After generating the funnel plots and performing the required regression modeling such as interception of Egger’s regression tests and their p values, the publication bias of the study was assessed. Based on various studies for assessing publication bias a p-value < 0.05 is regarded as significant. The statistical analysis done on all data was performed using both meta-analysis developed in Mashhad University of Medical Sciences (meta-MUMS) and Comprehensive Meta-analysis (CMA) version 2.2.0.064 [23] while only our implemented software results are presented in this study to show our tool to be an alternative means for CMA in future studies of researchers.
A p-value < 0.05 for the heterogeneity test or I² > 50% indicated significant heterogeneity among the studies. In this study, all of the results and their statistical analyses are calculated and obtained from the meta-MUMS tool.

Results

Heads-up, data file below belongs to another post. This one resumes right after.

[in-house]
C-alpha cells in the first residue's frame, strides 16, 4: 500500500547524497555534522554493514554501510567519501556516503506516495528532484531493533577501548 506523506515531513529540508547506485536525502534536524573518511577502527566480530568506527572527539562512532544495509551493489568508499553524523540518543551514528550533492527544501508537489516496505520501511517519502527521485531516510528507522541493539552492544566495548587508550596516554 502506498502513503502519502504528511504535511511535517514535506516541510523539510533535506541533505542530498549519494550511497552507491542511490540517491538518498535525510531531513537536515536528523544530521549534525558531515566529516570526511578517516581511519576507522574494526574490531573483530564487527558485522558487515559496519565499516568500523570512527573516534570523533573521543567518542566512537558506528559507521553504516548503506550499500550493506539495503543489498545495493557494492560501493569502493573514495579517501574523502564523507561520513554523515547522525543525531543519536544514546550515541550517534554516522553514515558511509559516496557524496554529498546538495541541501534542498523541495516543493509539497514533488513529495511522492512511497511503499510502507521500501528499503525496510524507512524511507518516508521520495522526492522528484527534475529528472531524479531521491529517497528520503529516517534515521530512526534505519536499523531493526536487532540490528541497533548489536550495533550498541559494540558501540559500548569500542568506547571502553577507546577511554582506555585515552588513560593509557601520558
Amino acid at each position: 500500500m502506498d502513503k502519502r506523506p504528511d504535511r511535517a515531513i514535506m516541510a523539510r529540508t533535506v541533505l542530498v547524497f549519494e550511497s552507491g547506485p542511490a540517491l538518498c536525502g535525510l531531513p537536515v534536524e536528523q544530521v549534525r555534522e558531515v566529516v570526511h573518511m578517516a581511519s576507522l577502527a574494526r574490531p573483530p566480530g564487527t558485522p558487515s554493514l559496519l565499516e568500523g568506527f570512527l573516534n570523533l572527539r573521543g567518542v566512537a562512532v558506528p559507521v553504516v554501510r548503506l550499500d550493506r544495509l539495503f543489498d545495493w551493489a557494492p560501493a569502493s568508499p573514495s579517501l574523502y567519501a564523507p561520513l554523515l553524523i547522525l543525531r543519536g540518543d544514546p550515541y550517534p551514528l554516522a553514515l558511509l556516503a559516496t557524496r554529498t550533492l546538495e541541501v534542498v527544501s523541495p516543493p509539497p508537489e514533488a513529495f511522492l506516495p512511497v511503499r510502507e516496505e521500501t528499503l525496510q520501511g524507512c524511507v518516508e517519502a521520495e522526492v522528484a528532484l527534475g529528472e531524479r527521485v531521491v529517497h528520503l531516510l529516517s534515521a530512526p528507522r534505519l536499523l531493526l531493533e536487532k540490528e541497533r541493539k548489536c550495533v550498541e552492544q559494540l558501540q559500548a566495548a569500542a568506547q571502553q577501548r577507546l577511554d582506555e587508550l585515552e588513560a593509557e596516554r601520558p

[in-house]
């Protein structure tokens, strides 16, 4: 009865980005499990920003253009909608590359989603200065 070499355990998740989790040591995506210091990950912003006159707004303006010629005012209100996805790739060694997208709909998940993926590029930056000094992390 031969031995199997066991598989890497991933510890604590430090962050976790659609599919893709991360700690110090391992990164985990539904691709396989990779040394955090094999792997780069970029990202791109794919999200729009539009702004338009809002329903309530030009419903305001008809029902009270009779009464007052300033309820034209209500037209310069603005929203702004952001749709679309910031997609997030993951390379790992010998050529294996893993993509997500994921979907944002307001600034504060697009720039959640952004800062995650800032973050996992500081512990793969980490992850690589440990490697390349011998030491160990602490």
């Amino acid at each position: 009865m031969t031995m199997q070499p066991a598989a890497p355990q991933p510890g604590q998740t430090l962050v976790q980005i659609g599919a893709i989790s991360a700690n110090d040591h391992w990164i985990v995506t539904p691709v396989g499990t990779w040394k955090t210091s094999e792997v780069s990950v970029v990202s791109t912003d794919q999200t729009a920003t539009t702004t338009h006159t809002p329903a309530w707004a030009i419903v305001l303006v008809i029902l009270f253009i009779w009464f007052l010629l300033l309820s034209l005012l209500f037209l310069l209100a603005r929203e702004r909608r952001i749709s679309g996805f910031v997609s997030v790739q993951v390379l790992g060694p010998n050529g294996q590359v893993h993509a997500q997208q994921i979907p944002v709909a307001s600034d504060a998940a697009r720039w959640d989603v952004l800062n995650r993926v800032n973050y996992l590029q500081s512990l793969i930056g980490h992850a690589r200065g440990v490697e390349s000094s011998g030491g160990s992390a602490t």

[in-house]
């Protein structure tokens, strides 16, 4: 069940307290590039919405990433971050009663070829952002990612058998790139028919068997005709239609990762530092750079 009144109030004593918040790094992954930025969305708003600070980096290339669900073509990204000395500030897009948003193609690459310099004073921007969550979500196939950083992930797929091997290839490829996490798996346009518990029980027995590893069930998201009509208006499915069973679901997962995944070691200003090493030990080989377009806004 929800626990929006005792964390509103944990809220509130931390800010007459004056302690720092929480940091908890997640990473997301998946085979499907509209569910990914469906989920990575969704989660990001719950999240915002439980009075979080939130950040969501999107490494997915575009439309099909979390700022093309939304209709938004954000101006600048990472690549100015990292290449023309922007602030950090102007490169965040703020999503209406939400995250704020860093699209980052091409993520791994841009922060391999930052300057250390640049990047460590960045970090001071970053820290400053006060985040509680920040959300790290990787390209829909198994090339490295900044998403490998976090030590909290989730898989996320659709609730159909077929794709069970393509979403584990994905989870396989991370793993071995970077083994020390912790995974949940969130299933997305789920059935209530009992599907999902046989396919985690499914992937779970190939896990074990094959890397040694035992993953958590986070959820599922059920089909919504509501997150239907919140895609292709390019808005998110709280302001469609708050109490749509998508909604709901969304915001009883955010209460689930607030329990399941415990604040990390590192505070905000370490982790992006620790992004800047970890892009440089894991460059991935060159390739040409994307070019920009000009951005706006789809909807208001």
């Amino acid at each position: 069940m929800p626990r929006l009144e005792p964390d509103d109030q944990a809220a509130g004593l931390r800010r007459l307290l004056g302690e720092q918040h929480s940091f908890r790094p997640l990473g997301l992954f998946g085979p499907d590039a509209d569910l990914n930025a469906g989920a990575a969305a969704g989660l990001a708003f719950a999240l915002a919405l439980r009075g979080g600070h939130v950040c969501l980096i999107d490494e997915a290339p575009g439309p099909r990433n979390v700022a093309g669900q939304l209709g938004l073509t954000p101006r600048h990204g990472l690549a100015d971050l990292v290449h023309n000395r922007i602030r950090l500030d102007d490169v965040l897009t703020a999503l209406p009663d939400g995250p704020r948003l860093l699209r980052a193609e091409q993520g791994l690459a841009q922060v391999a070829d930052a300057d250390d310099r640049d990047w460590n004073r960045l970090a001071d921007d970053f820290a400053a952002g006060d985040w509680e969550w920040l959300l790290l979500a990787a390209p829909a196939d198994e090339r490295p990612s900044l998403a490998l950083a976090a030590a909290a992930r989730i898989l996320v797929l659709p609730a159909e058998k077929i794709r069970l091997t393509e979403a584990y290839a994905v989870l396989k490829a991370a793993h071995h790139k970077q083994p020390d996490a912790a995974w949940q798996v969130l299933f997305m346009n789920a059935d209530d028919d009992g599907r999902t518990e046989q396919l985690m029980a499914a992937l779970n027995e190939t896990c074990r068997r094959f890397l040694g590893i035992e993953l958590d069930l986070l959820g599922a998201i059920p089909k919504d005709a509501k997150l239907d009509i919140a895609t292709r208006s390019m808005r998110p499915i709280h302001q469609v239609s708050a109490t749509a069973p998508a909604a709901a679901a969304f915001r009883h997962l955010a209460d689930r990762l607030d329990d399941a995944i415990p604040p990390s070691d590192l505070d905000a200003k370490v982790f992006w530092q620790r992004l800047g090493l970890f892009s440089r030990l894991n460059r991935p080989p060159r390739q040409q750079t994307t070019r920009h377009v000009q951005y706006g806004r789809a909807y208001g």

The potentially relevant studies from initial search criteria returned 2251 titles. Figure 1 represents the literature review search based on PRISMA guidelines. a total of 2832 patients within 57 studies met our inclusion criteria, 34 studies for laparoscopy [3, 5, 9, 15, 24–53] with n = 1182, and 23 studies for the PAIR approach [3, 54–75] with n = 1650 and therefore were analyzed to evaluate the effects of laparoscopy and PAIR techniques on the outcome of treatment of liver hydatid cysts. Of 57 studies, 17 took place in Turkey, 11 in India, 5 in China, 2 in Croatia, 2 in Tunisia, 2 in Chile, 2 in Spain, 2 in Russia, 2 in Ukraine, 2 in Italy, 1 in Romania, 1 in Saudi Arabia, 1 in Pakistan, 1 in Lebanon, 1 in Argentina, 1 in Iraq, 1 in The Netherlands, 1 in Yugoslavia, 1 in Denmark, and 1 in Bosnia Herzegovina. One study [3] reported on both PAIR and laparoscopic groups. It is worth mentioning that the relation of the cysts to the biliary tree is important in the PAIR procedure due to preventing the sclerosing cholangitis effect of some injected scolicidal agents which will be diagnosed by aspiration. However, all studies included in this research followed this principle.